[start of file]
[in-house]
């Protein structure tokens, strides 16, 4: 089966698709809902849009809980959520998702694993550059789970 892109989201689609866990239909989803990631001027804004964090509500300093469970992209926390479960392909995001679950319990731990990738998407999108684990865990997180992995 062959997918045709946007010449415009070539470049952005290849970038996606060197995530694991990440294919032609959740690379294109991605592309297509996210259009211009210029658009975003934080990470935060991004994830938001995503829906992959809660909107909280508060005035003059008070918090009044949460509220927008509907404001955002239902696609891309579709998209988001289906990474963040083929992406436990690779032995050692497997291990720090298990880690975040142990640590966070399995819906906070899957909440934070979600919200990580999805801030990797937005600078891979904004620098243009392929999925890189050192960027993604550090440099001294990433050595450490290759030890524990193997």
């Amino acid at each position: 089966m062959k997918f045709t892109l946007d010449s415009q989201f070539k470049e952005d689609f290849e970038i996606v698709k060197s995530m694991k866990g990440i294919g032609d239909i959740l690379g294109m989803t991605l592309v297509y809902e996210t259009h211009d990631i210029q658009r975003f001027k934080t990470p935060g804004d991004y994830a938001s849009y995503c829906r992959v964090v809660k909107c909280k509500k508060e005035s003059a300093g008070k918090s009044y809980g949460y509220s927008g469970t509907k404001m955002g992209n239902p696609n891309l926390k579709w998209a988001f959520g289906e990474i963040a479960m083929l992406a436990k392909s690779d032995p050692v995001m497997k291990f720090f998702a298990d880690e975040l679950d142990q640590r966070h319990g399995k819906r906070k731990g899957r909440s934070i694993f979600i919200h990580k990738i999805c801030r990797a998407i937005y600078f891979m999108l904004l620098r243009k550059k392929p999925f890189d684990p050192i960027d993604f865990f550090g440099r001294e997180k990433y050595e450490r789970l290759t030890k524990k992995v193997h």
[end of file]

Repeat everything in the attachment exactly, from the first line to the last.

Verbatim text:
[in-house]
């Protein structure tokens, strides 16, 4: 089966698709809902849009809980959520998702694993550059789970 892109989201689609866990239909989803990631001027804004964090509500300093469970992209926390479960392909995001679950319990731990990738998407999108684990865990997180992995 062959997918045709946007010449415009070539470049952005290849970038996606060197995530694991990440294919032609959740690379294109991605592309297509996210259009211009210029658009975003934080990470935060991004994830938001995503829906992959809660909107909280508060005035003059008070918090009044949460509220927008509907404001955002239902696609891309579709998209988001289906990474963040083929992406436990690779032995050692497997291990720090298990880690975040142990640590966070399995819906906070899957909440934070979600919200990580999805801030990797937005600078891979904004620098243009392929999925890189050192960027993604550090440099001294990433050595450490290759030890524990193997």
């Amino acid at each position: 089966m062959k997918f045709t892109l946007d010449s415009q989201f070539k470049e952005d689609f290849e970038i996606v698709k060197s995530m694991k866990g990440i294919g032609d239909i959740l690379g294109m989803t991605l592309v297509y809902e996210t259009h211009d990631i210029q658009r975003f001027k934080t990470p935060g804004d991004y994830a938001s849009y995503c829906r992959v964090v809660k909107c909280k509500k508060e005035s003059a300093g008070k918090s009044y809980g949460y509220s927008g469970t509907k404001m955002g992209n239902p696609n891309l926390k579709w998209a988001f959520g289906e990474i963040a479960m083929l992406a436990k392909s690779d032995p050692v995001m497997k291990f720090f998702a298990d880690e975040l679950d142990q640590r966070h319990g399995k819906r906070k731990g899957r909440s934070i694993f979600i919200h990580k990738i999805c801030r990797a998407i937005y600078f891979m999108l904004l620098r243009k550059k392929p999925f890189d684990p050192i960027d993604f865990f550090g440099r001294e997180k990433y050595e450490r789970l290759t030890k524990k992995v193997h």